Lesbian shared biological motherhood: the ethics of IVF with reception of oocytes from partner
- 882 Downloads
In vitro fertilization (IVF) with reception of oocytes from partners (ROPA) allows lesbian mothers to share biological motherhood. The gestational mother receives an egg from her partner who becomes the genetic mother. This article examines the ethics of IVF with ROPA with a focus on the welfare of the woman and the resulting child, on whether ROPA qualifies as a “legitimate” medical therapy that falls within the goals of medicine, and on the meaning and value attributed to a biologically shared bond between parents and child. We also contrast IVF with ROPA with egg donor IVF for heterosexual couples and intrafamilial live uterus transplantation with IVF, and show how Swedish legislation makes certain ways of sharing biological bonds out of place. In Sweden, IVF with ROPA is illegal, egg donor IVF for heterosexual couples is allowed and practiced as is sperm donor IVF for lesbians, and live uterus transplantation is performed within a research project (though not allowed in regular health care). But is ROPA really ethically more problematic than these other cases? The article argues that IVF with ROPA gives rise to fewer ethical questions than does live uterus transplantation with IVF and, in some cases, egg donor IVF.
KeywordsEthics Reception of oocytes from partner Oocyte donation Shared biological motherhood Lesbian Live uterus transplantation Egg donor IVF
The article is part of Malmquist’s work within the project Swedish Lesbigay Families in the Twentieth Century—Parenthood in a Time of Legislative Changes, financed by the Swedish Research Council for Health, Working-life, and Welfare, and of Zeiler’s work on bodily giving and sharing in medicine as a Pro Futura Scientia Fellow. The Pro Futura Scientia Program is a collaboration between the Swedish Collegium for Advanced Study, Uppsala University and Riksbankens Jubileumsfond. We thank all these for financial support for this research.
- Alpern, K. 1992. Genetic puzzles and stork stories: On the meaning and significance of having children. In The ethics of reproductive technology (147–169), ed. K. Alpern. New York: Oxford University Press.Google Scholar
- Baker, M. 2004. The elusive pregnancy. Choice and empowerment in medically assisted conception. Women’s Health and Urban Life III(1): 34–55.Google Scholar
- Becker, G. 2000. The elusive embryo: How women and men approach the new reproductive technologies. Berkeley: University of California Press. For a related discussion in the area of surrogacy.Google Scholar
- Chan, C.S., J.H. Fox, and R.A. McCormick. 1993. The forum: Lesbian motherhood and genetic choices. Ethics & Behaviour 3(2): 219.Google Scholar
- Ds 2004:19 Föräldraskap vid assisterad befruktning för homosexuella [Governmental report: Parenthood in assisted reproduction for homosexuals].Google Scholar
- European Society of Human Reproduction and Embryology. 2009. Comparative Analysis of Medically Assisted Reproduction in the EU: Regulation and Technologies. Report.Google Scholar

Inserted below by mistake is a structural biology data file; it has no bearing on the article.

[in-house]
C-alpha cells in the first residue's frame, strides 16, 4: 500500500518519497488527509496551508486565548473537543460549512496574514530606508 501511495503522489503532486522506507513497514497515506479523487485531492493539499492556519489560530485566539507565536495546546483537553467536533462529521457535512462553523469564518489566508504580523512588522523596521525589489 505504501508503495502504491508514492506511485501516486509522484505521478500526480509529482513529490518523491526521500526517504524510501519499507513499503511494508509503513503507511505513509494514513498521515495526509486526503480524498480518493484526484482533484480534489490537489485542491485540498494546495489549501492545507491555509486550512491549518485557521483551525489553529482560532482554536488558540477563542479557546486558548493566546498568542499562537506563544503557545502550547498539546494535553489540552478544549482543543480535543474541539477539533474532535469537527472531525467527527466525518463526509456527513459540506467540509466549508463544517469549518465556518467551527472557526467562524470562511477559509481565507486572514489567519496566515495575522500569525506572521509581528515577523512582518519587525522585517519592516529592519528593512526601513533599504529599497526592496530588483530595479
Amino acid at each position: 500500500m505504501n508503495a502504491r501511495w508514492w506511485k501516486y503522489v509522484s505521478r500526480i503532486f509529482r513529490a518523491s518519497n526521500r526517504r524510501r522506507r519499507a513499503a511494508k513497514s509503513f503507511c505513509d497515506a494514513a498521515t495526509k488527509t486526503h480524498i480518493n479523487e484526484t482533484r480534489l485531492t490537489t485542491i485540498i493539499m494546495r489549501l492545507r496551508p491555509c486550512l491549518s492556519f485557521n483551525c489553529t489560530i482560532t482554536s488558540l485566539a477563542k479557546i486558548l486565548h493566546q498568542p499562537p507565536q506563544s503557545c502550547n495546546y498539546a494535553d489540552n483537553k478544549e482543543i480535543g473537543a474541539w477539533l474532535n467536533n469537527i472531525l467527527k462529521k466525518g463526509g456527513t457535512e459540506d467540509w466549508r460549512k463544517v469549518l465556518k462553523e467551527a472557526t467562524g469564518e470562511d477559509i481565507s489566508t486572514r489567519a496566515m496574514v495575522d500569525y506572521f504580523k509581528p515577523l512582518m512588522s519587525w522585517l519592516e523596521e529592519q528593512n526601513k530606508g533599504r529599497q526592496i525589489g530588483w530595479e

- Lundin, S. 1997. Guldägget: Föräldraskap i biomedicinens tid. Lund: Historiska media.Google Scholar
- Malmquist, A. Submitted. Women in lesbian relations: Construing equal or unequal parental roles.Google Scholar
- Malmquist, A., Möllerstand, A., Wikström, M. and Zetterqvist Nelson, K.’ 2013. A daddy is the same as a mummy’: Swedish children in lesbian households talk about fathers and donors. Childhood: pre-published on-line. doi: 10.1177/0907568213484342.
- Malmquist, A. and Zetterqvist Nelson, K. 2013. Efforts to maintain a ‘just great’ story: Lesbain parents’ talk about encounters with professionals in fertility clinics, and maternal and child healthcare services. Feminism & Psychology: pre-published on-line. doi: 10.1177/0959353513487532.
- Ragoné, H. 1994. Surrogate motherhood: Conceptions in the heart. Oxford: Westview Press.Google Scholar
- Rozental, A. and Malmquist, A. 2013. Vulnerability and acceptance: Lesbian women’s family-making through assisted reproduction in Swedish public healthcare. Journal of GLBT Family studies. Google Scholar
- SFS 1984:1140. Lag on insemination [Law on Insemination].Google Scholar
- SFS 1988:711. Lag om befruktning utanför kroppen [Law on fertilization outside the body].Google Scholar
- SFS 1995:831. Lag om transplantation m.m. [Law on transplantation etc].Google Scholar
- SFS 2006:351. Lag om genetisk integritet m.m. [Law on Genetic Integrity etc.].Google Scholar
- SFS 2010:659. Lag om patientsäkerhet [Law on patient security].Google Scholar
- Slovik, P and E.U. Weber. 2002. Perception of risk posed by extreme events. In Risk management strategies in an uncertain world. Columbia/Wharton Roundtable, Palisades, NY. Retrieved from http://www.ldeo.columbia.edu/chrr/documents/meetings/roundtable/white_papers/slovic_wp.pdf.
- The Swedish National Council of Medical Ethics. 1995. Assisterad befruktning—synpunker på vissa frågor i samband med befruktning utanför kroppen. [Assisted reproduction—aspects on some questions in relation to fertilization outside the body.] Report. Stockholm.Google Scholar
- The Swedish National Council on Medical Ethics. Assisterad befruktning—etiska aspekter. [Assisted reproduction—ethical aspects.] Report. Stockholm. 2013:1.Google Scholar
- World Health Organization, Constitution of. 1948. Official Records of the World Health Organization.Google Scholar
- Zeiler, K and L. Guntram. 2014 (In Press). Sexed embodiment in atypical pubertal development: Intersubjectivity, excorporation and the importance of making space for difference. In Feminist Phenomenology and Medicine, eds. K Zeiler and L Folkmarson Käll. New York: State University New York Press.Google Scholar